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THE PRINCESS WITH THE FORGET-ME-NOT EYES
'For, just when it thrills me most,
The fairies change into phantoms cold,
And the beautiful dream is lost!'
MISS HORTENSIA was looking out for the little girls as they slowly came up the terraces.
'There you are at last,' she called out. 'You are rather late, my dears. I have been round at the other side, thinking I saw you go out that way.'
'So we did,' said Ruby. 'We went down to the cove and along the shore as far as Oh, cousin Hortensia, we have had such adventures, and last of all, what do you think? Mavis has just seen a forgetme-not up in the sky.'
Miss Hortensia smiled at Mavis; she had a particular way of smiling at her, as if she was not perfectly sure if the little girl were quite like other people.
But Mavis, though she understood this far better than her cousin imagined, never felt angry at it.
'A forget-me-not in the sky,' said the lady; 'that is an odd idea. But you must tell me all your adventures when we are comfortably settled for the evening. Run in and take your things off quickly, for I don't want you to catch cold, and the air, now the sun is set, is chilly. There is a splendid fire burning, and we shall have tea in my room as I promised you.'
'Oh, how nice,' said Ruby. Come along, Mavis. I'm as hungry as a hawk.'
'And you'll tell us stories after tea, cousin Hortensia, won't you?' said Mavis; 'at least you'll tell us about your queer dream.'
And about mamma's going to court,' added Ruby, as she dashed upstairs. For by this time they were inside the house.
The part of the castle that the children and their cousin and the few servants in attendance on them occupied was really only a corner of it. A short flight of stairs led up to a small gallery running round a side-hall, and out of this gallery opened their sleeping-rooms and what had been their nursery and play-rooms. The school-room and Miss Hor
tensia's own sitting-room were on the ground-floor. To get to any of the turrets was quite a long journey. They were approached by the great staircase which ascended from the large white and black tiled hall, dividing, after the first flight, into two branches, each of which led to passages from which other smaller stairs went upwards to the top of the house. The grandest rooms opened out of the tiled hall on the ground-floor, and out of the passages on the first floor. From this central part of the house the children's corner was shut off by heavy swing doors seldom opened.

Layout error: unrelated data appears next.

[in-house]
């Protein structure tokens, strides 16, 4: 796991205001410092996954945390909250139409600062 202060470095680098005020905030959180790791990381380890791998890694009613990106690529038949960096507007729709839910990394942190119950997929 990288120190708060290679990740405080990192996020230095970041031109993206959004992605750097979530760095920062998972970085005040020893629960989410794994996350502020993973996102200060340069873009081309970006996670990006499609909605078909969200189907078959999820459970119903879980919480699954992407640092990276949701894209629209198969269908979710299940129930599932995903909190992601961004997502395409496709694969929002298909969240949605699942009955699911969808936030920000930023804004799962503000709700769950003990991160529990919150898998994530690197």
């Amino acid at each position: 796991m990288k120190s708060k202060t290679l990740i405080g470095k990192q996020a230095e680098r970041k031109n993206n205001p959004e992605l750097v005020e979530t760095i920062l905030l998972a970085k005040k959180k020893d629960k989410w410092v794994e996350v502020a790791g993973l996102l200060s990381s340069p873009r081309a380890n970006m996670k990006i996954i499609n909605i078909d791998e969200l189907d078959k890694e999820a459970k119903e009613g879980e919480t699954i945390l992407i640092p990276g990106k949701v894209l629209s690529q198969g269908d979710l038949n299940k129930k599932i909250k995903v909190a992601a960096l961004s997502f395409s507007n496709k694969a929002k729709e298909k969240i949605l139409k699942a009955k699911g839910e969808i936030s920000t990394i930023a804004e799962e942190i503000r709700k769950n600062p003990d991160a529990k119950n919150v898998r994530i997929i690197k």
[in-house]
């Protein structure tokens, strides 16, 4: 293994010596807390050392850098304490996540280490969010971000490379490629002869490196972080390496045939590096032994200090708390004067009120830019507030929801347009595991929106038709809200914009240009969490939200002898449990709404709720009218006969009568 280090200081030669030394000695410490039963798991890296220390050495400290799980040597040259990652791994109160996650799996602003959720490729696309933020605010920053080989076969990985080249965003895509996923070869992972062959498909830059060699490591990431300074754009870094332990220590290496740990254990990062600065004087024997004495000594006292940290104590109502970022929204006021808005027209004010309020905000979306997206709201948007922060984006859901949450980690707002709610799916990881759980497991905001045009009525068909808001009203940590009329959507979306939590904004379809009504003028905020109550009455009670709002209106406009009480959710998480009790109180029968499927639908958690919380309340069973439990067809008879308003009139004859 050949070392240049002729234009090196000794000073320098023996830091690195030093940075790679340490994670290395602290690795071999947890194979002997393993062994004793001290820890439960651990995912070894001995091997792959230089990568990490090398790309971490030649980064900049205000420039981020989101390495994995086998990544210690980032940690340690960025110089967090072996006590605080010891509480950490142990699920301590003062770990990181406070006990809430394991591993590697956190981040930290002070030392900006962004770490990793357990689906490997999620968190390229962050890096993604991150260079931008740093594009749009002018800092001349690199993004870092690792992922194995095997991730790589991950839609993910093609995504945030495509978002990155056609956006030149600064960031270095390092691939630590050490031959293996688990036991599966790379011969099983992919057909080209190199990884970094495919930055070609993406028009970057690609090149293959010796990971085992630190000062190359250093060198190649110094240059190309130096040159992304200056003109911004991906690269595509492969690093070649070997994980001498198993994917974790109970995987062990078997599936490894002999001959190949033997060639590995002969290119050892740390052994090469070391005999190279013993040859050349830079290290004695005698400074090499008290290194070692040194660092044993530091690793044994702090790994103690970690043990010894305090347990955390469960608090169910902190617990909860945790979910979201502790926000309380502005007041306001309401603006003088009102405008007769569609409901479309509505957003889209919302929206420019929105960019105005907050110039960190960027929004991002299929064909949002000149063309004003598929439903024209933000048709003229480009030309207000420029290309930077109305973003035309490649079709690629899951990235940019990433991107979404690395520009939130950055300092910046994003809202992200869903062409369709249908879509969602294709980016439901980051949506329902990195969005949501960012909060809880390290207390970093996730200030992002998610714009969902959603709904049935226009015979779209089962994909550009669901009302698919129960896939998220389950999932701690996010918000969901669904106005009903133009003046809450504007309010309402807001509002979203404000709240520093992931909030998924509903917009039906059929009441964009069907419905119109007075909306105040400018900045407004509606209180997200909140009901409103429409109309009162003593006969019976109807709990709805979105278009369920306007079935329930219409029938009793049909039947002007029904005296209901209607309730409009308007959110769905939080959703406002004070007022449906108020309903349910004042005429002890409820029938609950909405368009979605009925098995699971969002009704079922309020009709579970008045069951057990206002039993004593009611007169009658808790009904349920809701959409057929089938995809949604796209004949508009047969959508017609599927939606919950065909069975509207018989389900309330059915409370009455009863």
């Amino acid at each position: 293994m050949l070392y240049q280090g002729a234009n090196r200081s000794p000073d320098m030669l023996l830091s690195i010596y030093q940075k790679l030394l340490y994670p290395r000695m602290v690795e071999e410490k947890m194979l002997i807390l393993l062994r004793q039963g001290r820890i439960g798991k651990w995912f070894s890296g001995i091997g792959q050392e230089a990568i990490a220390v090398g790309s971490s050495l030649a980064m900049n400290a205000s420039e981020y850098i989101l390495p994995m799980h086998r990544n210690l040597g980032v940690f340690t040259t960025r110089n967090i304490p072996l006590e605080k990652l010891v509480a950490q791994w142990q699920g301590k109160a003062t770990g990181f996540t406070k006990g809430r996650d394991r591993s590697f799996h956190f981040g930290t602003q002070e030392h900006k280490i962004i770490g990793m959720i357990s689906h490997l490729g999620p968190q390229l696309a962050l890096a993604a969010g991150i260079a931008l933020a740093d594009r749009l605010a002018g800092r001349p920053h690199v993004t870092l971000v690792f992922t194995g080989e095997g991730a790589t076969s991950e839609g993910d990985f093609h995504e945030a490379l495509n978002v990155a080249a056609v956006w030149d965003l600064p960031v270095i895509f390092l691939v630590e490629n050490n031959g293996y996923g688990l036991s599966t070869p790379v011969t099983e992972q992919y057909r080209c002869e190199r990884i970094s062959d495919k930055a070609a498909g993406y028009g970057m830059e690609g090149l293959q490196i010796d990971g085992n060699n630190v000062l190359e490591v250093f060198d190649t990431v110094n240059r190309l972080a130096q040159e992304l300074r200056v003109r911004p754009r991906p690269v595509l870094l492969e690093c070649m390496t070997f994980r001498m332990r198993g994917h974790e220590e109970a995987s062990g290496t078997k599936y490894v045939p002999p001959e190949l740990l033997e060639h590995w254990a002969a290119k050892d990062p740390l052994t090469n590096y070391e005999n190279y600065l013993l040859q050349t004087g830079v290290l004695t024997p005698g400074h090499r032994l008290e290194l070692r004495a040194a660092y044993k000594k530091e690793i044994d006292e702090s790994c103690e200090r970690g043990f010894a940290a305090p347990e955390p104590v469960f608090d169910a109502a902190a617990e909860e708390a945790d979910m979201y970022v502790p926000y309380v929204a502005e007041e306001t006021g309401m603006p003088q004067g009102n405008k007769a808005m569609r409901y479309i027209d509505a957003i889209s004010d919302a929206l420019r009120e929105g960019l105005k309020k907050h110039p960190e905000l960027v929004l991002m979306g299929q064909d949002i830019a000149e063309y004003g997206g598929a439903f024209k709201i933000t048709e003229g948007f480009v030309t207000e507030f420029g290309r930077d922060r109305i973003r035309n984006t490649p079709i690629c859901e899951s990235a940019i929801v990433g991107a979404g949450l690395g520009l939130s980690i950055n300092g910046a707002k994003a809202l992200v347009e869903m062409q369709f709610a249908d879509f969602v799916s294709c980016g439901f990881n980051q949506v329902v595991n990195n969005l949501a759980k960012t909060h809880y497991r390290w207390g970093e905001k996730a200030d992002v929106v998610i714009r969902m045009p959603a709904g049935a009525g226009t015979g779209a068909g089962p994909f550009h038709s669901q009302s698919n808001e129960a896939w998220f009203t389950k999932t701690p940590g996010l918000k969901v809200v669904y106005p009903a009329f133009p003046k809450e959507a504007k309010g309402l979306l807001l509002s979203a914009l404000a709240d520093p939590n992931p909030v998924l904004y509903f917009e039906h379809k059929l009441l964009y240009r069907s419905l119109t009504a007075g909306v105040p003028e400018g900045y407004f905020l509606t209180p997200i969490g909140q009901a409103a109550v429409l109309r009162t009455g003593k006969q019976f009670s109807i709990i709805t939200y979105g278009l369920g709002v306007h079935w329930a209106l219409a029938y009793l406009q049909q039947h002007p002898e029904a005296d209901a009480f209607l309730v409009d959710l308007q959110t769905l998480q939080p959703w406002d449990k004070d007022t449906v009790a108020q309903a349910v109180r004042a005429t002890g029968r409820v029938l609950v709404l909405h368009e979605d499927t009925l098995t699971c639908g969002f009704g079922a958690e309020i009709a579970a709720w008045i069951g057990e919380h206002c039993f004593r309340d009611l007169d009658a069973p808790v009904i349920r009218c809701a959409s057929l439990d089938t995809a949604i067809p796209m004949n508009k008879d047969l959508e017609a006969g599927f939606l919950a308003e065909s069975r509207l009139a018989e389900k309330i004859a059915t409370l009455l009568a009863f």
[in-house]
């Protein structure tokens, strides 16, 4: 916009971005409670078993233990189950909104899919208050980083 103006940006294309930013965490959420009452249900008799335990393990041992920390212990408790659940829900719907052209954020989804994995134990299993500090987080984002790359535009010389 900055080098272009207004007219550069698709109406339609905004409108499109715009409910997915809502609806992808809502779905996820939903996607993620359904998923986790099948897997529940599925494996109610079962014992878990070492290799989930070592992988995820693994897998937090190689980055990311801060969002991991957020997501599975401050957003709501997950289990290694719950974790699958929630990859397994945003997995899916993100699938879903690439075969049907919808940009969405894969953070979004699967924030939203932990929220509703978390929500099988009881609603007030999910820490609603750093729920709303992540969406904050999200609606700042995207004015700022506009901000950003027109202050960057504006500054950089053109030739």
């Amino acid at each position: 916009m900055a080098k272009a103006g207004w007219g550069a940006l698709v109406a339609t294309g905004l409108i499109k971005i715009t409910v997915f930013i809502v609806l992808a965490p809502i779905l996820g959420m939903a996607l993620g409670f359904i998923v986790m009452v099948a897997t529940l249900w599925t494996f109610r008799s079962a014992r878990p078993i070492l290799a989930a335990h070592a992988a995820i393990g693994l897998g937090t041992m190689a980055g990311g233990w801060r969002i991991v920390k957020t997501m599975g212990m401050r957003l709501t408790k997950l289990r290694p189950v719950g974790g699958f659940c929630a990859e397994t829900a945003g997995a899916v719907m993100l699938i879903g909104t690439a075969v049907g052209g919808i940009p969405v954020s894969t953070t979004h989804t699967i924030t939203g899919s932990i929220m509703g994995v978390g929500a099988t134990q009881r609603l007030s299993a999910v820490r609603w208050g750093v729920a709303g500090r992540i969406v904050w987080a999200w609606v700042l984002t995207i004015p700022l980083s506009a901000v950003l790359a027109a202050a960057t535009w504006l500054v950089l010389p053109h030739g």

So when Ruby and Mavis visited the turrets they had to pass through these doors, and go some way along the passages, and then up one of the side stairs -up, up, up, the flights of steps getting steeper and narrower as they climbed, till at last they reached the door of the turret-chamber itself. Of these chambers there were two, one in each turret, east and west. The west was their favourite, partly because from it they saw the sunset, and partly because it was nearer their own rooms. They had been allowed to make a sort of private nest of it for themselves, and to play there on rainy days when they could not get out, and sometimes in very cold or snowy weather
they had a fire there, which made the queer old room very cheery. There were three windows in each. turret, and they were furnished in an odd, irregular way with all sorts of quaint old-fashioned furniture. discarded from other parts of the castle. In former days these turret-rooms had sometimes been used as guest-chambers when the house was very full of visitors. For the large modern rooms and the hall I have spoken of had been added by the children's grandfather—a very hospitable but extravagant man. And before he made these improvements there were often more guests than it was easy to find room for.
Ruby and Mavis were not long in taking off their out-door things and tidying' themselves for their evening in Miss Hortensia's pleasant little room. They made a pretty picture as they ran downstairs, their fair curls dancing on their shoulders, though if I were to describe to you how they were dressed, I am afraid you would think they must have been a very old-world looking little pair.
'Here we are, cousin Hortensia,' exclaimed Ruby as they came in, and I do hope it's nearly tea-time.' 'Not quite, my dear,' Miss Hortensia replied, glancing at a beautifully carved Swiss clock which stood on the mantelpiece; 'the little trumpeter won't tell us
it's six o'clock for half an hour yet-his dog has just barked twice.'
'Lazy things,' said Ruby, shrugging her shoulders, 'I'd like to shake that old trumpeter sometimes.'
'And sometimes you'd like to pat him to sleep, wouldn't you?' said Mavis. When cousin Hortensia's telling us stories, and he says it's bed-time.'
Miss Hortensia looked at Mavis in some surprise, but she seemed very pleased too. It was not often Mavis spoke so brightly.
'Suppose you use up the half-hour in telling me stories,' said their cousin. Mine will keep till after tea. What were all the adventures you met with?'
'Oh,' said Ruby, 'it was too queer. Did you know, cousin, that there was a short way home from the sea-shore near old Adam's cottage? Such a queer way;' and she went on to describe the path between the rocks.
Miss Hortensia looked very puzzled.
'Who showed it to you?' she said; for Ruby, in her helter-skelter way, had begun at the end of the story, without speaking of the boy Winfried, or explaining why they—or she had been so curious about the old man whom the villagers called a wizard.
'It was the boy,' Mavis replied; 'such a nice boy,